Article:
OpenAI, Google DeepMind’s current and former employees warn about AI risks

(Reuters) – A group of current and former employees at artificial intelligence (AI) companies, including Microsoft-backed OpenAI and Alphabet’s Google DeepMind on Tuesday raised concerns about risks posed by the emerging technology.

An open letter by a group of 11 current and former employees of OpenAI and one current and another former employee with Google DeepMind said the financial motives of AI companies hinder effective oversight.

“We do not believe bespoke structures of corporate governance are sufficient to change this,” the letter added.

It further warns of risks from unregulated AI, ranging from the spread of misinformation to the loss of independent AI systems and the deepening of existing inequalities, which could result in “human extinction.”

Researchers have found examples of image generators from companies including OpenAI and Microsoft producing photos with voting-related disinformation, despite policies against such content.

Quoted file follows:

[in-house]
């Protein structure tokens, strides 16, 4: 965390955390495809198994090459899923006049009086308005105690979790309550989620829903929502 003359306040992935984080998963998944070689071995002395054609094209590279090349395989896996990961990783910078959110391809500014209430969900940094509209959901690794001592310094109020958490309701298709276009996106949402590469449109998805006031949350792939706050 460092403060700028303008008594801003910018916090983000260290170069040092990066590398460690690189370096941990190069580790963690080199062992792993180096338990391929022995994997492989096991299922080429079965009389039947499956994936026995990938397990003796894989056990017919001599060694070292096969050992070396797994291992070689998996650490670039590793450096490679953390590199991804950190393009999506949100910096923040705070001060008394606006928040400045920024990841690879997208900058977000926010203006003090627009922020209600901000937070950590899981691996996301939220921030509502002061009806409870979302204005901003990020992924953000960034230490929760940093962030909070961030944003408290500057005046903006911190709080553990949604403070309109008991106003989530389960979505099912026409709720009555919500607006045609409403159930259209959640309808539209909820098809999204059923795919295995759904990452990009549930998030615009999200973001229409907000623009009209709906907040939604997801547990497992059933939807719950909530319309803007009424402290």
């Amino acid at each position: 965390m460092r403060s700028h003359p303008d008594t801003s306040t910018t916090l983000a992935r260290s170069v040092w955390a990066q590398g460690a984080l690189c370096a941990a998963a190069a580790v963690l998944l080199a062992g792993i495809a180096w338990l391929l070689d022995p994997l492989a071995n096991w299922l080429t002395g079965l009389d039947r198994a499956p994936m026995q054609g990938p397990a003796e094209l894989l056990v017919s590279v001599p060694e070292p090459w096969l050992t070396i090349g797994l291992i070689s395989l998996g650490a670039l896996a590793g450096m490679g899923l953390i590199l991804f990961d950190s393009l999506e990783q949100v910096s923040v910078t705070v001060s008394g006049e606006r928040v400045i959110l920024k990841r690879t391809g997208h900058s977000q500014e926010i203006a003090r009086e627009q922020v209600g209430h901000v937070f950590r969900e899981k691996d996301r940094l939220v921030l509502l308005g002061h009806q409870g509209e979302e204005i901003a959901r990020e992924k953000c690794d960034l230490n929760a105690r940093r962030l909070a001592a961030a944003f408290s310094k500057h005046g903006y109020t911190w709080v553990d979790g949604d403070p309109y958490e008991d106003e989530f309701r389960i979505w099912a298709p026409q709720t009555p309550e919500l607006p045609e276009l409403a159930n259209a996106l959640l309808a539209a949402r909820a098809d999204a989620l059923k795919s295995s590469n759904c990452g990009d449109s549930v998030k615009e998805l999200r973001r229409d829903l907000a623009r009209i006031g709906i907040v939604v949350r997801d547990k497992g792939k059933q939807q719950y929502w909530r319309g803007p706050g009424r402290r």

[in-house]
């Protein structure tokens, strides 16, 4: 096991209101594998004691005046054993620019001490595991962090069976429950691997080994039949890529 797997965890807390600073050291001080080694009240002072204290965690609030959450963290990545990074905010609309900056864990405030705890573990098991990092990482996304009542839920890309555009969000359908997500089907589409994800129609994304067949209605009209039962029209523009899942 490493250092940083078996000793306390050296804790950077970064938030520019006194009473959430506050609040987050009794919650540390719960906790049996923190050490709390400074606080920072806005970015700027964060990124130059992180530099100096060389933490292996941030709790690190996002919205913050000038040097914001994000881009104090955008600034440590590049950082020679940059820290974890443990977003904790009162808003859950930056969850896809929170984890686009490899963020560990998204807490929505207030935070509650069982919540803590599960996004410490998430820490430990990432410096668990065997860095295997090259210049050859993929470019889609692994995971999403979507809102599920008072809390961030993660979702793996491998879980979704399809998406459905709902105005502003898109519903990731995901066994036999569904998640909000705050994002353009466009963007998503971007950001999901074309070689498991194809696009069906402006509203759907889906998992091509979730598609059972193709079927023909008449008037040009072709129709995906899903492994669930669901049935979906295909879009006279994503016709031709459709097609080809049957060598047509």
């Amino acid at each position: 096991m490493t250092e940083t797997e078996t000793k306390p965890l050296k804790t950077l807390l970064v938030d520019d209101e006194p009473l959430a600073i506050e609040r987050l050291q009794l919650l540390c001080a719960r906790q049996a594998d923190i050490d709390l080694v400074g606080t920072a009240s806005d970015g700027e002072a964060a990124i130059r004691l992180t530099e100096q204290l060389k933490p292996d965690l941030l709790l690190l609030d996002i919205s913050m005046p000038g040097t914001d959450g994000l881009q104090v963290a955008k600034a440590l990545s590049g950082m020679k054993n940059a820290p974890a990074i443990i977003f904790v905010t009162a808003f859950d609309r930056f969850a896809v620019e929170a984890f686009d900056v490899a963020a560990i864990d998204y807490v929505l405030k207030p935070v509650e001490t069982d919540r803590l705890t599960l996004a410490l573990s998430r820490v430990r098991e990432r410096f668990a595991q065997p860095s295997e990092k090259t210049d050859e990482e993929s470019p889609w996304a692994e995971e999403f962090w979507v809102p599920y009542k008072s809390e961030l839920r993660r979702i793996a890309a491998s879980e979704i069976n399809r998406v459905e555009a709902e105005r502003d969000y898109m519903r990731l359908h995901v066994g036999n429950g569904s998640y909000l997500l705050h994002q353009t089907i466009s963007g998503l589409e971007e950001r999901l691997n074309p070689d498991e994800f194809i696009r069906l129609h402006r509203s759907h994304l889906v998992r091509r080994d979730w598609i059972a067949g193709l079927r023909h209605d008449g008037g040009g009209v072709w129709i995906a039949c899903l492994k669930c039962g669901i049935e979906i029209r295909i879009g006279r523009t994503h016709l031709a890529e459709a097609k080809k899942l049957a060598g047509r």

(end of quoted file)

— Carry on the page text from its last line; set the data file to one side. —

AI companies have “weak obligations” to share information with the governments about the capabilities and limitations of their systems, the letter said, adding that these firms cannot be relied upon to share that information voluntarily.

The open letter is the latest to raise safety concerns around generative AI technology, which can quickly and cheaply produce human-like text, imagery and audio.

The group has urged AI firms to facilitate a process for current and former employees to raise risk-related concerns and not enforce confidentiality agreements that prohibit criticism.

Separately, the Sam Altman-led firm said on Thursday it disrupted five covert influence operations that sought to use its artificial intelligence models for “deceptive activity” across the internet.

(Reporting by Jaspreet Singh in Bengaluru; Editing by Tasim Zahid)